Aftermath by Clara Kensie
My rating: 3.5 of 5 stars
As a young teen, Charlotte was kidnapped, and spent over four horrible years as a prisoner of her kidnapper, locked in his attic. The only thing that kept Charlotte going through the violence was the thoughts of her family: her mom, dad, and twin sister, Alexa. She imagined Alexa fulfilling all the fantasies the girls wrote down in their dream book. Then, one day, Charlotte manages to escape. She's suddenly "free," but the life she returns to as a sixteen-year-old is nothing like she imagined. Her parents have split, her mother is an alcoholic, her father is using her disappearance for fame, and her sister has completely changed. Charlotte, meanwhile, is struggling with the return to normalcy and finds herself obsessed with the girl kidnapped before herself: a girl her keeper tortured her with to behave, using her death as a way to keep Charlotte in life. Will Charlotte ever be able to move on until she knows what happened to the girl before her?
This was an interesting and rather original novel. Where often you get a story leading up to a kidnapping, or a mystery trying to solve who kidnapped someone, in Kensie's tale, Charlotte's actual confinement takes up little of the story. She learns who her kidnapper is pretty quickly (he never revealed his name to her). Instead, the novel truly does focus on the aftermath of her kidnapping: how will Charlotte recover from this horrible trauma. And, indeed, how will her family recover as well? The novel hooks you very quickly, and I found myself then wondering how Kensie would sustain such an odd plot without the push of a kidnapping or whodunnit (although there is Charlotte's desire to find the girl before her, but we only have her word that she existed). But the novel is very nuanced and has a psychological depth to it. Initially, I was wary that Charlotte wasn't going to exhibit a lot of signs of a young girl who spent four years trapped and abused; she seemed to jump easily from twelve to sixteen. But as Kensie peels away the layers, we do see how much Charlotte is suffering, and how hard it is for her to adjust to life outside of the attic.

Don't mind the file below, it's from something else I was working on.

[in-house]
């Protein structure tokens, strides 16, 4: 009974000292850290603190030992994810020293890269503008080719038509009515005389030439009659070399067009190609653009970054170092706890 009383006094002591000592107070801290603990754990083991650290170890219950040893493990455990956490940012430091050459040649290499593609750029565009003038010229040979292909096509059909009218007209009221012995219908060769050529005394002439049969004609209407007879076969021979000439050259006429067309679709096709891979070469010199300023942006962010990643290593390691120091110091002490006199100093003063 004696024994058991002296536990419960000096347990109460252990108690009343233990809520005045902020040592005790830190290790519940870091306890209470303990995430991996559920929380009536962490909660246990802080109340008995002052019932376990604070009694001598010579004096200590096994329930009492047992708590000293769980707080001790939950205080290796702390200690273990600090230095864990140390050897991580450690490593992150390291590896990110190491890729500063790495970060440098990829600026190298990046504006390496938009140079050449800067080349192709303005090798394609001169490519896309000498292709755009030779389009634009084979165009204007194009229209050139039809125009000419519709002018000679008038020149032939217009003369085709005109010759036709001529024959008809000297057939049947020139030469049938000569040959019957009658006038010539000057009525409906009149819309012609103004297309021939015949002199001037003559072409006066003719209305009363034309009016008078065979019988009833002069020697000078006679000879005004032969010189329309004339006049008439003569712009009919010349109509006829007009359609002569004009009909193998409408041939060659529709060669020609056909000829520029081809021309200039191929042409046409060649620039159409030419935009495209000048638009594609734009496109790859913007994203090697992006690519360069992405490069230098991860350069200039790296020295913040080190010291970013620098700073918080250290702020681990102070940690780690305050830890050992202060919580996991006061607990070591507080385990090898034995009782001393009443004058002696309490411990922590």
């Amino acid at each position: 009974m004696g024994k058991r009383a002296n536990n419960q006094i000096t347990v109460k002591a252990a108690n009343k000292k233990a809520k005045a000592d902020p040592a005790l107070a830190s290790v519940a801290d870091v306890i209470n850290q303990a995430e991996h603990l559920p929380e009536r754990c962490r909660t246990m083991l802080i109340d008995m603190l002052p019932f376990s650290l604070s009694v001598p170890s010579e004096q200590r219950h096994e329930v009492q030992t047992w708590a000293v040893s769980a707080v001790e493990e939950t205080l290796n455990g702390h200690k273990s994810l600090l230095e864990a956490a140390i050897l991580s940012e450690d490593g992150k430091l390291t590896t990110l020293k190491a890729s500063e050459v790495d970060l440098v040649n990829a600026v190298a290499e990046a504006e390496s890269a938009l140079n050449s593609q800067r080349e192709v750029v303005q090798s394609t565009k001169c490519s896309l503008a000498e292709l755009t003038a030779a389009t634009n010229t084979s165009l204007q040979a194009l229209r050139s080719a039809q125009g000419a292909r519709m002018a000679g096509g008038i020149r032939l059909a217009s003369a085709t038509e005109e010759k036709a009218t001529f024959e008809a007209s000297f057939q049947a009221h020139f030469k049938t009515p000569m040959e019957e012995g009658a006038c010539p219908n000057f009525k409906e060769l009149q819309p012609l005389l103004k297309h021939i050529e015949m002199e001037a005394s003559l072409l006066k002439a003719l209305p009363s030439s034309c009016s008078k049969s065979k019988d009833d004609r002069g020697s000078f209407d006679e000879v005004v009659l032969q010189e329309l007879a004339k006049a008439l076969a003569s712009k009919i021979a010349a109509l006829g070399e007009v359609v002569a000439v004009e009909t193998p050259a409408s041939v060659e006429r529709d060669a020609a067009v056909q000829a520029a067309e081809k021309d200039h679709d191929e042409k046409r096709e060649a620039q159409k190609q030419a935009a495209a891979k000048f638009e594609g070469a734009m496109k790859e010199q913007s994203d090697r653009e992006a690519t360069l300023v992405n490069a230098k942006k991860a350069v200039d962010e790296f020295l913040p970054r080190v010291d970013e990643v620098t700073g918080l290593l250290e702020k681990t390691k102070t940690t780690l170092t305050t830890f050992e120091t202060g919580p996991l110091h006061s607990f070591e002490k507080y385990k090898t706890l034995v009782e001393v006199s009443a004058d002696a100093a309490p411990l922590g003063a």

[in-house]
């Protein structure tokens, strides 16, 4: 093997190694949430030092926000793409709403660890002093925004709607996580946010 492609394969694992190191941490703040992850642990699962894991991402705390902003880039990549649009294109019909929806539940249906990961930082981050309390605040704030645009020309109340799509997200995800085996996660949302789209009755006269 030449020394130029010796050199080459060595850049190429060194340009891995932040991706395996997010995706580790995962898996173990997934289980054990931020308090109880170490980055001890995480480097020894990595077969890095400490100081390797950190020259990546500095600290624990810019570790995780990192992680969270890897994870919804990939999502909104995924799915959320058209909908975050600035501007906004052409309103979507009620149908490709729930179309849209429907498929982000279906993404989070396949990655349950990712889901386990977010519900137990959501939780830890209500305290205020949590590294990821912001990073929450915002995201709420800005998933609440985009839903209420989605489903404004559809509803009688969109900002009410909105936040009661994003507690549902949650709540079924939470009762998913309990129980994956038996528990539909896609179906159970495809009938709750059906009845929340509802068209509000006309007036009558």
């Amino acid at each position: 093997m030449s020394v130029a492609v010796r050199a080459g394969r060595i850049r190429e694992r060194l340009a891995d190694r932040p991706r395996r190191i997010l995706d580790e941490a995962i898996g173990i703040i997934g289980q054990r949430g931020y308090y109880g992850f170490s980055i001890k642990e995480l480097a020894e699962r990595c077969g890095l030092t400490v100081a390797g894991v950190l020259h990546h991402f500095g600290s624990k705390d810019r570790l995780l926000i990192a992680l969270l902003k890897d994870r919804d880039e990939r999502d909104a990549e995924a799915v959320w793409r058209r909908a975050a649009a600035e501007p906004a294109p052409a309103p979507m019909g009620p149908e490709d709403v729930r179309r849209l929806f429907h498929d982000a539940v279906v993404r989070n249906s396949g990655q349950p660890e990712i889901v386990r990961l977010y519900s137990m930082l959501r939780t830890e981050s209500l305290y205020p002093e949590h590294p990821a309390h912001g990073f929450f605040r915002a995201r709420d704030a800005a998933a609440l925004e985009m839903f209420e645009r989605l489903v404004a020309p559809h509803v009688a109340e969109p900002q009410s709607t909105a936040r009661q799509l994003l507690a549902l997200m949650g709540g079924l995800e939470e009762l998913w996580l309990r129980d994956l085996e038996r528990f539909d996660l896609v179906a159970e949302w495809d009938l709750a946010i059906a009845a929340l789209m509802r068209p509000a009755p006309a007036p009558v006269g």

While the tale focuses on Charlotte, we also get to see how her disappearance affected her family, as well, which is an interesting technique, as many kidnapping stories don't always involve the family. The dynamic between Charlotte and her twin, for instance, is a complex one, and well-portrayed. Kensie also throws in several surprises along the way, plot-wise: in a novel where you wouldn't think there would be much to hide. These devices don't seem contrived, however, but fit in nicely with the flow of the story.
Overall, this was a nice change of pace from a typical kidnapping novel and well-written. I still think some of Charlotte's adjustment was a little too easy overall, but it didn't detract from my overall enjoyment of the novel. A strong 3.5 stars.
I received a copy of this novel from the publisher and Edelweiss (thank you!) in return for an unbiased review; it is available everywhere as of 11/1/2016.
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